I wouldn’t think that a website devoted to discussing internet startups would be the place to go to get some really great parenting advice, but this post from an internet entrepreneur makes a pretty good case for using an allowance as a tool to inculcate some business sense in your child. I have an economics degree, so I kind of love this story. Instead of getting paid allowance, this guy’s dad went out and rented him a vending machine and installed it in a local workshop. Then he told his son that if he wanted to make money each week, that meant he had to figure out how to run the machine, manage the inventory, and make pricing decisions:
I ran the machine for about 4 years from the time I was 7 or 8. At first, my only agency was inventory management. We drove to Costco in his big van and I decided what to buy. Stocking an empty soda machine is easy: you buy four cases of each soda you want to carry.
But then the Coca-Cola runs out first and the Sunkist is half empty and nobody has bought even a single Grape Soda and should I cut my margins paying more per-unit for individual cans or do I buy full cases and find somewhere to store the extras and why am I doing algebra on the weekend!?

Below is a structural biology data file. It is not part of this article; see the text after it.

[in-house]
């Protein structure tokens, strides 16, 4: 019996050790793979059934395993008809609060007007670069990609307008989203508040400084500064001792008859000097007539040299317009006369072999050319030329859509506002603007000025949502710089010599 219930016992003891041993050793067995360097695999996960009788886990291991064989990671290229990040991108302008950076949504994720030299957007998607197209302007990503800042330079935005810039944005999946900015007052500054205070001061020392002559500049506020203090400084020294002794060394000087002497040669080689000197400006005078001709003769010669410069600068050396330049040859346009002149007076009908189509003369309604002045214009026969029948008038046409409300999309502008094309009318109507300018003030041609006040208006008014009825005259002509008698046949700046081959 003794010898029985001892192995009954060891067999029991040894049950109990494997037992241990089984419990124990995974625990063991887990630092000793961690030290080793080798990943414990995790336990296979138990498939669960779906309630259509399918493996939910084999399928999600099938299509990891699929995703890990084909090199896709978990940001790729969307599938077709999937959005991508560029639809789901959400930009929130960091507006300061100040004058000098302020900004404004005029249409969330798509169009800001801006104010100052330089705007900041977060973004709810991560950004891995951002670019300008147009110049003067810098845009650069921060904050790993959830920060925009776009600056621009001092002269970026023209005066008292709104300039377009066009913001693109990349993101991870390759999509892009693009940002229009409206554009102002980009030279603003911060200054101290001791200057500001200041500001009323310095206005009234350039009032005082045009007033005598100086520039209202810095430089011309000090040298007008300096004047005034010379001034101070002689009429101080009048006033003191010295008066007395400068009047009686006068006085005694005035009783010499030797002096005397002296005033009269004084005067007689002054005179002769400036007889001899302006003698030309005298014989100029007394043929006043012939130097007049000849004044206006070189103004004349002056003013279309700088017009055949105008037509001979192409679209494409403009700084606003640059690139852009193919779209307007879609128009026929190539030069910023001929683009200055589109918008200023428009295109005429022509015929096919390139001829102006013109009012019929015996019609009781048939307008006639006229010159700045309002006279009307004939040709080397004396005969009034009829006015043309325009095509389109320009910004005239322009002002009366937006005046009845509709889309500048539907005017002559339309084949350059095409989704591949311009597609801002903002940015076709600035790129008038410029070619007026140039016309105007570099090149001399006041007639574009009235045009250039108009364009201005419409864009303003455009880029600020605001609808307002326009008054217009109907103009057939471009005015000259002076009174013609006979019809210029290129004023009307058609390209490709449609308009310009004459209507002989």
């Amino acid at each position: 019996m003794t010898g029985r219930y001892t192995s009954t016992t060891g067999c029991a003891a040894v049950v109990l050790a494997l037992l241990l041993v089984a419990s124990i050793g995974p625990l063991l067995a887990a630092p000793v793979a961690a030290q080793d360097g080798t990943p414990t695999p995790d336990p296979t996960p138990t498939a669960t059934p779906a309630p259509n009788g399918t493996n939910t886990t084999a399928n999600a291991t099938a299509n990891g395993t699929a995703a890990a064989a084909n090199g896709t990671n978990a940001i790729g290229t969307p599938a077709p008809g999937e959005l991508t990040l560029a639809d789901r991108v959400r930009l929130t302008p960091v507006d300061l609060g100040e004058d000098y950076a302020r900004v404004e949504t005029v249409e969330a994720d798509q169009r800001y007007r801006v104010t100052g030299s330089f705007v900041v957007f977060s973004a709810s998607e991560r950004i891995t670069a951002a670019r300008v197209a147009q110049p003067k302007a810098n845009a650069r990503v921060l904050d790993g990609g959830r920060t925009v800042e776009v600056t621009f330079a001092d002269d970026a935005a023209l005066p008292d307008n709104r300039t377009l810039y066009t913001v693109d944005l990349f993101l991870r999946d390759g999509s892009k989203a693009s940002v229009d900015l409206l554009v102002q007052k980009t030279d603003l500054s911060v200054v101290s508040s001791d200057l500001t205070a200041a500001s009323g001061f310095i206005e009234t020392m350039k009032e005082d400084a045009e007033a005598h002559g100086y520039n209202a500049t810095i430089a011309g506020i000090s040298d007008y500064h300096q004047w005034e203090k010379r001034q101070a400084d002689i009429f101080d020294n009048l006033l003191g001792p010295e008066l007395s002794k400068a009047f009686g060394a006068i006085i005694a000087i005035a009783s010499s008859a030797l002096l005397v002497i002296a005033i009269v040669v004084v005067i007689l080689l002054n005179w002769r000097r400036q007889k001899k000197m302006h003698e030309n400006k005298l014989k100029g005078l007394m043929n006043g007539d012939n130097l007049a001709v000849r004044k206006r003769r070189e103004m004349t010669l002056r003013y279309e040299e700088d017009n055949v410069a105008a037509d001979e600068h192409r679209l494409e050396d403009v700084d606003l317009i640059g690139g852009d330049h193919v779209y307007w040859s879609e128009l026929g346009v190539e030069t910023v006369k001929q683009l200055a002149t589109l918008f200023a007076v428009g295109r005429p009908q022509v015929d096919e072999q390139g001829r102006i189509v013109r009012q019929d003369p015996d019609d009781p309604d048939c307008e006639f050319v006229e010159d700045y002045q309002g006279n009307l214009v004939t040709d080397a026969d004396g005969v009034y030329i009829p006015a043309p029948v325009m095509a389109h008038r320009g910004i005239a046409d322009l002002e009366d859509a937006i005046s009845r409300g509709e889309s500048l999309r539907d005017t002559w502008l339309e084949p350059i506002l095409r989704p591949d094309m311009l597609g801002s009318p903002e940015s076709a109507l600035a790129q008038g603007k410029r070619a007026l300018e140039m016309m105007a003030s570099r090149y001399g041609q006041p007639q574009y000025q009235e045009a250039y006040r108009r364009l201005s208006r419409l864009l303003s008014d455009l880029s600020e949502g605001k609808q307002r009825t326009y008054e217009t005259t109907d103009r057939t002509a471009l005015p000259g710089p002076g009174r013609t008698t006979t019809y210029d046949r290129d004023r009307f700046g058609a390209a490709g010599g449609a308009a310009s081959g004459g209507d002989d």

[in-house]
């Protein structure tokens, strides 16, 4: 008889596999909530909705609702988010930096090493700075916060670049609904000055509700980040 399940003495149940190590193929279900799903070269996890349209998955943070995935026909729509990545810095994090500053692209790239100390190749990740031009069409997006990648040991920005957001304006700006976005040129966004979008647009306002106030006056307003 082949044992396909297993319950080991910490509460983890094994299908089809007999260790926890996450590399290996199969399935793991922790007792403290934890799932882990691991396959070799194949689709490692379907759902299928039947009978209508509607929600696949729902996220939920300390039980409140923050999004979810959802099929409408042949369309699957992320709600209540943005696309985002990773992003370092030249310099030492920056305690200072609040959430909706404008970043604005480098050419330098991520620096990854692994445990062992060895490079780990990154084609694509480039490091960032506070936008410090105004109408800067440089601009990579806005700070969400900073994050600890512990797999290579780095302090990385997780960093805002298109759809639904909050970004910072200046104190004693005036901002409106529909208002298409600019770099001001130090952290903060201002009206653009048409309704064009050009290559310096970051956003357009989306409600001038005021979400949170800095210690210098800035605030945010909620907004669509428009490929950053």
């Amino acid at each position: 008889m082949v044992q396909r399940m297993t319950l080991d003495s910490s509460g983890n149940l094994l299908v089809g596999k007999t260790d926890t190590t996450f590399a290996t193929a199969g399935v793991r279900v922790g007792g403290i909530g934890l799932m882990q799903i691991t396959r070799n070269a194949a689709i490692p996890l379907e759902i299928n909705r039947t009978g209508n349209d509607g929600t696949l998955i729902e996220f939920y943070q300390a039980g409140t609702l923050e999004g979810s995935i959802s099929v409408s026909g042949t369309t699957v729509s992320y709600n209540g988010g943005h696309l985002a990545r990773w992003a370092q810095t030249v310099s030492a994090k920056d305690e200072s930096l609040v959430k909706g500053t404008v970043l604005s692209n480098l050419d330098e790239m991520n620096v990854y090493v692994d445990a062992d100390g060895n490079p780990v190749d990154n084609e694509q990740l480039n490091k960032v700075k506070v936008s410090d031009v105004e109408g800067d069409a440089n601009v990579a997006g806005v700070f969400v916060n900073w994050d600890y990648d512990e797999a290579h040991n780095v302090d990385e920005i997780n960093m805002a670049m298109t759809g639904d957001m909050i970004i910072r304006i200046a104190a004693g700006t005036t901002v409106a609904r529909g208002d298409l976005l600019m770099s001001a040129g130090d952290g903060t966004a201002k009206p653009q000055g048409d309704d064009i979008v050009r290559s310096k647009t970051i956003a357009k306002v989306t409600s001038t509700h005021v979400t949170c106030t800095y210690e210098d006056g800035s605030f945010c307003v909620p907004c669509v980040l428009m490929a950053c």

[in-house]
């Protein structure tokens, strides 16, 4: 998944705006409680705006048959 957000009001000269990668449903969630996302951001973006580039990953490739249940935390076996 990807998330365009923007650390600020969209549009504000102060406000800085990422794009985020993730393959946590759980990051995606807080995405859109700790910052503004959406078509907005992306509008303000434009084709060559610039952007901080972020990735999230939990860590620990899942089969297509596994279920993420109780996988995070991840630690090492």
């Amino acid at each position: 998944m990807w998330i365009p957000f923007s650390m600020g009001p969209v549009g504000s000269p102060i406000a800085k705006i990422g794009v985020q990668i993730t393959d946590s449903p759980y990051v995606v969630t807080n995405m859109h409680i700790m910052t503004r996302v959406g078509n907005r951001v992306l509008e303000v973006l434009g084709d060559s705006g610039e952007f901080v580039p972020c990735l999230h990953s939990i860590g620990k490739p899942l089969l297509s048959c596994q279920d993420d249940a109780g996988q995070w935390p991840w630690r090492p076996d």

Looking back on it, I’m certain this whole endeavour operated at a loss. Dad subsidised it like crazy so I would have a safe–but real–environment to learn in.
The post goes into a lot more detail about what the author learned about cash flow and other facts of economic life, which he now says have enhanced his understanding as an adult businessman. It’s well worth reading the whole thing. I did find this story interesting because, as it so happens, one of the most entrepreneurial people I know had a gumball machine business with his father when he was younger. He spent weekends as a teenager driving around Western Michigan extracting money from machines in the entryways of Arby’s restaurants. It doesn’t seem like the ideal way for a teenager to spend his weekends, but the experience obviously imparted some good business sense.
I don’t suppose we can all afford to rent our kids their own vending machines, but this story makes a compelling argument in favor of finding creative ways to make allowance a learning experience rather than a handout.